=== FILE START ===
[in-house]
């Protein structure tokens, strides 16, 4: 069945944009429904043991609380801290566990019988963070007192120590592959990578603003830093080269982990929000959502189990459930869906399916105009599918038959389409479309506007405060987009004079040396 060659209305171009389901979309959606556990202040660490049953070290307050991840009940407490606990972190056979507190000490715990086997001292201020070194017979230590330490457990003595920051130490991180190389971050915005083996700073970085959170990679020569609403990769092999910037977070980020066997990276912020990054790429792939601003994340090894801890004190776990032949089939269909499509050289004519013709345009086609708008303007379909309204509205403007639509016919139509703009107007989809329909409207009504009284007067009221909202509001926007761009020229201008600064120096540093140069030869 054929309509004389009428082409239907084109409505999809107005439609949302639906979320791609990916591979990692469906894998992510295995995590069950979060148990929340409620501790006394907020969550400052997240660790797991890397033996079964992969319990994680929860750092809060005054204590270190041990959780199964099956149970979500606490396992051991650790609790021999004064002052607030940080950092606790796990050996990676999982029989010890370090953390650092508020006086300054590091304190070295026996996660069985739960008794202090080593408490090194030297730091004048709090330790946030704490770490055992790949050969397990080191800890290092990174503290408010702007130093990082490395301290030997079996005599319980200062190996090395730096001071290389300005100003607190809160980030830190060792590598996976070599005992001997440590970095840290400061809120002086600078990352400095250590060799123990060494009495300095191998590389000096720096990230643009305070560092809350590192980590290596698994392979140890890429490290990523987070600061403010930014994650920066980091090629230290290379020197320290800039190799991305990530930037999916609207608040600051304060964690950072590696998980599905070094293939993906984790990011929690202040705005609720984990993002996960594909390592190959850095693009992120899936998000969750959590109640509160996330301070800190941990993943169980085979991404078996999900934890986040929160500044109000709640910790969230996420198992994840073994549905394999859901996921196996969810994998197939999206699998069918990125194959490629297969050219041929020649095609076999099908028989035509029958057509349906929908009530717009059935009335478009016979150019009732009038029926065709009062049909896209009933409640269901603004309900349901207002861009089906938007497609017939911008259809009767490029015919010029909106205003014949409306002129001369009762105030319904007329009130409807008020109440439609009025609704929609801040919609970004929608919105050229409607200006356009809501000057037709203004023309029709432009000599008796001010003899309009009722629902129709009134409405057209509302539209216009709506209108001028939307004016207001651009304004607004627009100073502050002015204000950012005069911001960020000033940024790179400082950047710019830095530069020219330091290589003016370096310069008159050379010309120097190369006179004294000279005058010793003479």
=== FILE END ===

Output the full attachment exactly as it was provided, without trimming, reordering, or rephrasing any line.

[in-house]
């Protein structure tokens, strides 16, 4: 069945944009429904043991609380801290566990019988963070007192120590592959990578603003830093080269982990929000959502189990459930869906399916105009599918038959389409479309506007405060987009004079040396 060659209305171009389901979309959606556990202040660490049953070290307050991840009940407490606990972190056979507190000490715990086997001292201020070194017979230590330490457990003595920051130490991180190389971050915005083996700073970085959170990679020569609403990769092999910037977070980020066997990276912020990054790429792939601003994340090894801890004190776990032949089939269909499509050289004519013709345009086609708008303007379909309204509205403007639509016919139509703009107007989809329909409207009504009284007067009221909202509001926007761009020229201008600064120096540093140069030869 054929309509004389009428082409239907084109409505999809107005439609949302639906979320791609990916591979990692469906894998992510295995995590069950979060148990929340409620501790006394907020969550400052997240660790797991890397033996079964992969319990994680929860750092809060005054204590270190041990959780199964099956149970979500606490396992051991650790609790021999004064002052607030940080950092606790796990050996990676999982029989010890370090953390650092508020006086300054590091304190070295026996996660069985739960008794202090080593408490090194030297730091004048709090330790946030704490770490055992790949050969397990080191800890290092990174503290408010702007130093990082490395301290030997079996005599319980200062190996090395730096001071290389300005100003607190809160980030830190060792590598996976070599005992001997440590970095840290400061809120002086600078990352400095250590060799123990060494009495300095191998590389000096720096990230643009305070560092809350590192980590290596698994392979140890890429490290990523987070600061403010930014994650920066980091090629230290290379020197320290800039190799991305990530930037999916609207608040600051304060964690950072590696998980599905070094293939993906984790990011929690202040705005609720984990993002996960594909390592190959850095693009992120899936998000969750959590109640509160996330301070800190941990993943169980085979991404078996999900934890986040929160500044109000709640910790969230996420198992994840073994549905394999859901996921196996969810994998197939999206699998069918990125194959490629297969050219041929020649095609076999099908028989035509029958057509349906929908009530717009059935009335478009016979150019009732009038029926065709009062049909896209009933409640269901603004309900349901207002861009089906938007497609017939911008259809009767490029015919010029909106205003014949409306002129001369009762105030319904007329009130409807008020109440439609009025609704929609801040919609970004929608919105050229409607200006356009809501000057037709203004023309029709432009000599008796001010003899309009009722629902129709009134409405057209509302539209216009709506209108001028939307004016207001651009304004607004627009100073502050002015204000950012005069911001960020000033940024790179400082950047710019830095530069020219330091290589003016370096310069008159050379010309120097190369006179004294000279005058010793003479």